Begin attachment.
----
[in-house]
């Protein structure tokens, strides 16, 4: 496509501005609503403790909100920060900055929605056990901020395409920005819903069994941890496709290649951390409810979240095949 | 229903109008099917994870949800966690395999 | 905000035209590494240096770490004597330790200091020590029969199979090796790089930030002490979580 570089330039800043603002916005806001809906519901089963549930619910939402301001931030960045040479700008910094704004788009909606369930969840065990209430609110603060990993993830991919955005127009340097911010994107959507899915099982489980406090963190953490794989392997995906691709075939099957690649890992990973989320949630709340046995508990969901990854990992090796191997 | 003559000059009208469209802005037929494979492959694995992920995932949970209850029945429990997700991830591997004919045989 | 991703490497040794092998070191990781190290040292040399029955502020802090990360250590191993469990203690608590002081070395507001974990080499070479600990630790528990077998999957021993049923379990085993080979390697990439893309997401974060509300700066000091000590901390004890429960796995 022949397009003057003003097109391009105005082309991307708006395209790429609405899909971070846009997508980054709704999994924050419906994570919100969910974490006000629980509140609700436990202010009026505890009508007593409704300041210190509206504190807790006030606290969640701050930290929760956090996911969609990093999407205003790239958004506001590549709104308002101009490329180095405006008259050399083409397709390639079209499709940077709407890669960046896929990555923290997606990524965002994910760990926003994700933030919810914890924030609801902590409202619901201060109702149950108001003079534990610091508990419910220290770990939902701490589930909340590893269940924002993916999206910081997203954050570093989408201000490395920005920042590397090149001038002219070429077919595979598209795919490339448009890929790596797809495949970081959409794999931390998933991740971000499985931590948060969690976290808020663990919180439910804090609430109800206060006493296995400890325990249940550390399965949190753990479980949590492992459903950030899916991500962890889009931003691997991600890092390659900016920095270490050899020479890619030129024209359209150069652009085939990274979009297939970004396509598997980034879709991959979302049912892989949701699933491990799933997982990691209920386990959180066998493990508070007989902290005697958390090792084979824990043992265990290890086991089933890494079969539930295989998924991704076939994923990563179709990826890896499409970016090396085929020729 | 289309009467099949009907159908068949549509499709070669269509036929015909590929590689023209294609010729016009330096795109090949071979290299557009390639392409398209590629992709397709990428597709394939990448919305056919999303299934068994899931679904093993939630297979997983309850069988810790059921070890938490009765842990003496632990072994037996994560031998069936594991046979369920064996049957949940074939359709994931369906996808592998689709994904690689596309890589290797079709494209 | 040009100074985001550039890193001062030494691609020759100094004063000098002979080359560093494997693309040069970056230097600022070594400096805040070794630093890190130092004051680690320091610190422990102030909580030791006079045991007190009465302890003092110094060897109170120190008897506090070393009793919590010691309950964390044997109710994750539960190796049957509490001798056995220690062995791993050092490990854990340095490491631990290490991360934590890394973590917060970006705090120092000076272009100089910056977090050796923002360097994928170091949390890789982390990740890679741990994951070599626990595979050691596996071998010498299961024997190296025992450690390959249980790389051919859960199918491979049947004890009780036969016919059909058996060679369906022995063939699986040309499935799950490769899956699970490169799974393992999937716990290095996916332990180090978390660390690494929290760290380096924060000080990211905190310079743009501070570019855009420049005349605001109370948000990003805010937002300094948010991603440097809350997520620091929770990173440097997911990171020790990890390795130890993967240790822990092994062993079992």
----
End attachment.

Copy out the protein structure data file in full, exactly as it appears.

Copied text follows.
[in-house]
């Protein structure tokens, strides 16, 4: 496509501005609503403790909100920060900055929605056990901020395409920005819903069994941890496709290649951390409810979240095949 | 229903109008099917994870949800966690395999 | 905000035209590494240096770490004597330790200091020590029969199979090796790089930030002490979580 570089330039800043603002916005806001809906519901089963549930619910939402301001931030960045040479700008910094704004788009909606369930969840065990209430609110603060990993993830991919955005127009340097911010994107959507899915099982489980406090963190953490794989392997995906691709075939099957690649890992990973989320949630709340046995508990969901990854990992090796191997 | 003559000059009208469209802005037929494979492959694995992920995932949970209850029945429990997700991830591997004919045989 | 991703490497040794092998070191990781190290040292040399029955502020802090990360250590191993469990203690608590002081070395507001974990080499070479600990630790528990077998999957021993049923379990085993080979390697990439893309997401974060509300700066000091000590901390004890429960796995 022949397009003057003003097109391009105005082309991307708006395209790429609405899909971070846009997508980054709704999994924050419906994570919100969910974490006000629980509140609700436990202010009026505890009508007593409704300041210190509206504190807790006030606290969640701050930290929760956090996911969609990093999407205003790239958004506001590549709104308002101009490329180095405006008259050399083409397709390639079209499709940077709407890669960046896929990555923290997606990524965002994910760990926003994700933030919810914890924030609801902590409202619901201060109702149950108001003079534990610091508990419910220290770990939902701490589930909340590893269940924002993916999206910081997203954050570093989408201000490395920005920042590397090149001038002219070429077919595979598209795919490339448009890929790596797809495949970081959409794999931390998933991740971000499985931590948060969690976290808020663990919180439910804090609430109800206060006493296995400890325990249940550390399965949190753990479980949590492992459903950030899916991500962890889009931003691997991600890092390659900016920095270490050899020479890619030129024209359209150069652009085939990274979009297939970004396509598997980034879709991959979302049912892989949701699933491990799933997982990691209920386990959180066998493990508070007989902290005697958390090792084979824990043992265990290890086991089933890494079969539930295989998924991704076939994923990563179709990826890896499409970016090396085929020729 | 289309009467099949009907159908068949549509499709070669269509036929015909590929590689023209294609010729016009330096795109090949071979290299557009390639392409398209590629992709397709990428597709394939990448919305056919999303299934068994899931679904093993939630297979997983309850069988810790059921070890938490009765842990003496632990072994037996994560031998069936594991046979369920064996049957949940074939359709994931369906996808592998689709994904690689596309890589290797079709494209 | 040009100074985001550039890193001062030494691609020759100094004063000098002979080359560093494997693309040069970056230097600022070594400096805040070794630093890190130092004051680690320091610190422990102030909580030791006079045991007190009465302890003092110094060897109170120190008897506090070393009793919590010691309950964390044997109710994750539960190796049957509490001798056995220690062995791993050092490990854990340095490491631990290490991360934590890394973590917060970006705090120092000076272009100089910056977090050796923002360097994928170091949390890789982390990740890679741990994951070599626990595979050691596996071998010498299961024997190296025992450690390959249980790389051919859960199918491979049947004890009780036969016919059909058996060679369906022995063939699986040309499935799950490769899956699970490169799974393992999937716990290095996916332990180090978390660390690494929290760290380096924060000080990211905190310079743009501070570019855009420049005349605001109370948000990003805010937002300094948010991603440097809350997520620091929770990173440097997911990171020790990890390795130890993967240790822990092994062993079992």